Dealing with the Spring Runoff

By Scott Richmond

If you "wintered" in Tahiti, you might not have noticed what the rest of us have been living with since November: cold, wet weather. The ground is saturated, snow packs are far above average, and snow keeps falling in the mountains, even in late March (and probably into April).

Eventually, all that white stuff in the Cascades, Coast Range, Blues, Siskiyous, et al, is going to melt and make its way to the sea. That means high, cold water in most of our rivers.

When rivers suddenly increase their flow, fish tend to hunker down. Also, cold temperatures slow their metabolism and they don't need as much food. That means they means they have neither the energy nor the urge to chase after food--and there's not much to eat anyway because the critters that fish eat are also affected by high flows and cold temperatures. In addition, high flows can increase the silt load. Fish don't like that because the silt gets in their gills.

So what's an angler to do? First, realize that all is not lost; don't re-pack the suitcase and take the next plane back to Tahiti. Second, read these tips for dealing with high flows this spring.

  1. Constant, clear flows--even if they are significantly higher than normal--are not necessarily bad for fishing. Check the charts on the river levels page. If the flow has suddenly gone up, stay home. But if it has remained near constant for several days, fishing may be okay. You might want to call a local tackle store and find out how clear the river is.
  2. Try a spring creek, such as the Metolius or Fall rivers. Spring creeks are not fed directly by rain or melting snow. Their flows and temperatures vary little with changes in season or weather.
  3. Pick your destinations with care. Use every source you can to check up on fishing conditions. Check here, the ODFW weekly angling report, local tackle stores and fly shops, other anglers. It's been a hard winter, so there may have been winter kills in some lakes. Utilize every source you can think of before you pick a place to fish.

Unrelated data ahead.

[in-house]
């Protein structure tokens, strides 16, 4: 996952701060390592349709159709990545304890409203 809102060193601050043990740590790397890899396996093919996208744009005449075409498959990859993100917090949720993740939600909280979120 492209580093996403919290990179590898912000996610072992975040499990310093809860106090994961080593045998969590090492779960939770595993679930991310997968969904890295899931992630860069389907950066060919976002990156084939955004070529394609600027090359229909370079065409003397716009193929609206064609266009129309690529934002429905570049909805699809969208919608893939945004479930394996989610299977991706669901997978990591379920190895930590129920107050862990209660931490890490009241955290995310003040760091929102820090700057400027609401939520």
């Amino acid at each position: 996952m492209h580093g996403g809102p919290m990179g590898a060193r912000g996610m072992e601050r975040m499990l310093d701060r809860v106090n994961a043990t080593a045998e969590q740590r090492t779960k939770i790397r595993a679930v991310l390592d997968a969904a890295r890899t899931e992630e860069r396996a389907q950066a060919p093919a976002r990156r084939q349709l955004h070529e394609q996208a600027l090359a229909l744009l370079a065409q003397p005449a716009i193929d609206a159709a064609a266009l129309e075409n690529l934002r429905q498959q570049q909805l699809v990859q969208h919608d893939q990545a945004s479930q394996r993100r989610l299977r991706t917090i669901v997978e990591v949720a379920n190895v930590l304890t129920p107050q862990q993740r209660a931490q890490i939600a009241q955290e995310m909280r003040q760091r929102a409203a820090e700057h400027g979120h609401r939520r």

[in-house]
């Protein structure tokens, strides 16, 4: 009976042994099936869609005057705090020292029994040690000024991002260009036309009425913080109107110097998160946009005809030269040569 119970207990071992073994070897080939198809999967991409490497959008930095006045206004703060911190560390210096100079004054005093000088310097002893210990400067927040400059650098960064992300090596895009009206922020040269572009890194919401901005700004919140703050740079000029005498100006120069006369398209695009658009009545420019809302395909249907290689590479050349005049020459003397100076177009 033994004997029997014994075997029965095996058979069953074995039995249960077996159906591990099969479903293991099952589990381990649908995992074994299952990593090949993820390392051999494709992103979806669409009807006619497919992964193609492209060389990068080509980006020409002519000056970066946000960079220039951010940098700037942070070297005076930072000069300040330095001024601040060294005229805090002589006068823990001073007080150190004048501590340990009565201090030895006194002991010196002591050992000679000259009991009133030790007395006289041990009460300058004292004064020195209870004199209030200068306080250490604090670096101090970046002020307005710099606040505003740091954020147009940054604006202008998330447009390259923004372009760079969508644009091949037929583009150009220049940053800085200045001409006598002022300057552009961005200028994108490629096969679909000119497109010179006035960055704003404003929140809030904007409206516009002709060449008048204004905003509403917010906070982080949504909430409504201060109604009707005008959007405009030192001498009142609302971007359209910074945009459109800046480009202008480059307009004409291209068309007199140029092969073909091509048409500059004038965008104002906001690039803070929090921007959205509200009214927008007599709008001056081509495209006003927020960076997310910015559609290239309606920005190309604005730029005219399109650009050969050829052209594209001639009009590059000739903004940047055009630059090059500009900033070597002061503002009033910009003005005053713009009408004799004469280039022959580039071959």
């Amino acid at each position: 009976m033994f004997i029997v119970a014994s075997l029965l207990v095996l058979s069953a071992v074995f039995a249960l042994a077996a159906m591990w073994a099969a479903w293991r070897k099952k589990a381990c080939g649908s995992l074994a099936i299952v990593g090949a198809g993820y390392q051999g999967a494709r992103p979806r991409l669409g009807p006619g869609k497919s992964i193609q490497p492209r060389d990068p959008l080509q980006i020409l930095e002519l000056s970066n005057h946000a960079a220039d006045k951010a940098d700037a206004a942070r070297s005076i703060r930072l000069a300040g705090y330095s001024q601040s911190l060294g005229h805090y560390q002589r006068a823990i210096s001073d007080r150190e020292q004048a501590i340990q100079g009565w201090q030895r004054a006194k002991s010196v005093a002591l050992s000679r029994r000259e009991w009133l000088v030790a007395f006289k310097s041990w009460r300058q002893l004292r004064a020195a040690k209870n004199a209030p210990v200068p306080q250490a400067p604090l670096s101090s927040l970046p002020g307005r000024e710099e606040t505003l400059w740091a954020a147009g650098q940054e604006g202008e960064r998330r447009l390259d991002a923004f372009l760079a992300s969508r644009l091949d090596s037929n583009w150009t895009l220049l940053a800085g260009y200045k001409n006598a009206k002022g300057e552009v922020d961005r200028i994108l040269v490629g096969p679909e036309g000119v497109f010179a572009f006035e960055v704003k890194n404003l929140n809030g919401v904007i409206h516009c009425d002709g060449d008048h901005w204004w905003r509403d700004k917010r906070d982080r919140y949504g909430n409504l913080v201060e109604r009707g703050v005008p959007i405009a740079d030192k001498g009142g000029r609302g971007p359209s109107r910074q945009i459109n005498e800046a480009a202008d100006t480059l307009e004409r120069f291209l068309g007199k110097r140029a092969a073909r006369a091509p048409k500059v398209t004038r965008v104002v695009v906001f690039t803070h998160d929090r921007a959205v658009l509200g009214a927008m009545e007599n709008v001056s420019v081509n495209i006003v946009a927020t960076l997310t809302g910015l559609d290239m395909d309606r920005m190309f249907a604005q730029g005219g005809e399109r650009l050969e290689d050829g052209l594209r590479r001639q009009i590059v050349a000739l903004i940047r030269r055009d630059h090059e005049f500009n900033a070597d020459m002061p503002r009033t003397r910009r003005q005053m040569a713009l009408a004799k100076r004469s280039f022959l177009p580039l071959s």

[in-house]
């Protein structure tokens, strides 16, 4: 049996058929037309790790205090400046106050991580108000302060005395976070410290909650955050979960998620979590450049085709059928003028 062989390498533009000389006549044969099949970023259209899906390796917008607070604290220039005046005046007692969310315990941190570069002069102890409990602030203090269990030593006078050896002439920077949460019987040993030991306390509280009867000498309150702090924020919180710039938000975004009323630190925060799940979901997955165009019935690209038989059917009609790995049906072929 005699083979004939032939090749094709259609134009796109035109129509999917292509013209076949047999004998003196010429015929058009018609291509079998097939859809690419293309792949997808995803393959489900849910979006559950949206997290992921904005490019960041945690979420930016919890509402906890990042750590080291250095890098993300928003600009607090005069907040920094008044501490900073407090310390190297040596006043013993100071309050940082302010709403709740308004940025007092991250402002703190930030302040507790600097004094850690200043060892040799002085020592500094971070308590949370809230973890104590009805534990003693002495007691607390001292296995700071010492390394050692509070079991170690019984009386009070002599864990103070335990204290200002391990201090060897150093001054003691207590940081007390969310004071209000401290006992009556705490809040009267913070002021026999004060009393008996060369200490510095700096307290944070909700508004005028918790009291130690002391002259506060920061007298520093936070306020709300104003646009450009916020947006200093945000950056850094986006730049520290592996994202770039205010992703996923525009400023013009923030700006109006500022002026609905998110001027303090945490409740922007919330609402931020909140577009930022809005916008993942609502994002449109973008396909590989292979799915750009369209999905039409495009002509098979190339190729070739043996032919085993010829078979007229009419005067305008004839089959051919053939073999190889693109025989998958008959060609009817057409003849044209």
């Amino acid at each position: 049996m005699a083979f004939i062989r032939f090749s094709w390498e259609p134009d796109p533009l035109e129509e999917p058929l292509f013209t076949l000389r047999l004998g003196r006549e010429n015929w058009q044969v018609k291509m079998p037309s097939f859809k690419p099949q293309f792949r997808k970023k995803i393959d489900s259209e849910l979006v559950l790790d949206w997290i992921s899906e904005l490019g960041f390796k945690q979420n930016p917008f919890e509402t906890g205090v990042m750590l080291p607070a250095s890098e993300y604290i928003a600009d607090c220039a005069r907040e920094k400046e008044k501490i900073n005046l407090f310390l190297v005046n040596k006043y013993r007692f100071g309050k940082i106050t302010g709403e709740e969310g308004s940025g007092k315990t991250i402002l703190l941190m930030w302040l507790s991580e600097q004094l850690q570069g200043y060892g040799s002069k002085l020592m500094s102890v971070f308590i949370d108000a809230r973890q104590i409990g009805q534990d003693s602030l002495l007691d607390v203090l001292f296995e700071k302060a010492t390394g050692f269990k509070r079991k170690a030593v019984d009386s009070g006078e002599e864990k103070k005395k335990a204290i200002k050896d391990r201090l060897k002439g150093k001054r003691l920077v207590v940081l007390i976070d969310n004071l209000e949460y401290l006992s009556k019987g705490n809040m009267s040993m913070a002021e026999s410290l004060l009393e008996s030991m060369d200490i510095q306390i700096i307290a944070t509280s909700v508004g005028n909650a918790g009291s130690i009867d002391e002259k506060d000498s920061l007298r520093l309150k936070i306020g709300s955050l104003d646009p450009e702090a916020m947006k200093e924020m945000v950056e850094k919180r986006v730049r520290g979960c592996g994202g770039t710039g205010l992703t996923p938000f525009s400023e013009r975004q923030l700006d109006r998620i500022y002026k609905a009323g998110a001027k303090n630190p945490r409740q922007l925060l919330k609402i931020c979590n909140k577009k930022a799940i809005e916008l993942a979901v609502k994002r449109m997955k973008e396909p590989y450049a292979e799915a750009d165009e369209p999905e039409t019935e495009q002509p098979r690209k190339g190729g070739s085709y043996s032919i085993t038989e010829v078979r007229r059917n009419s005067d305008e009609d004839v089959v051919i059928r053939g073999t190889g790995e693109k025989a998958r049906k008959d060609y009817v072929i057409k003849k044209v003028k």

4. Don't fish the same old places. When the river is high, fish will be in different spots. Often, you will find them near the bank, in places that might normally be dry land. They will tend to be in the slower water so they can get a break from the heavy flows, be less affected by cold water, and have less silt moving through their gills.
  5. Keep an eye on tailwater fisheries. For good or ill, dams regulate the flow. They might be spilling water to increase the capacity of the reservoir. Or not. Use the river levels page to check the output from key dams.
  6. Fish the lakes. But even here, you need to be careful. Some lakes have substantial inflows from rivers, and--guess what?--that can make the lakes high and cold, too. For example, Crane Prairie gets a lot of water from melting snow; I could be wrong, but I think it will be mid-July before we have decent fishing at Crane. Just a few miles away at Davis Lake, inflows are less and the lake should be warmer and have better spring fishing. On many lakes, you will have better fishing farther from the inlet streams because the water has had a chance to warm up.

Scott Richmond is Westfly's creator and Executive Director. He is the author of eight books on Oregon fly fishing, including Fishing Oregon's Deschutes River (second edition).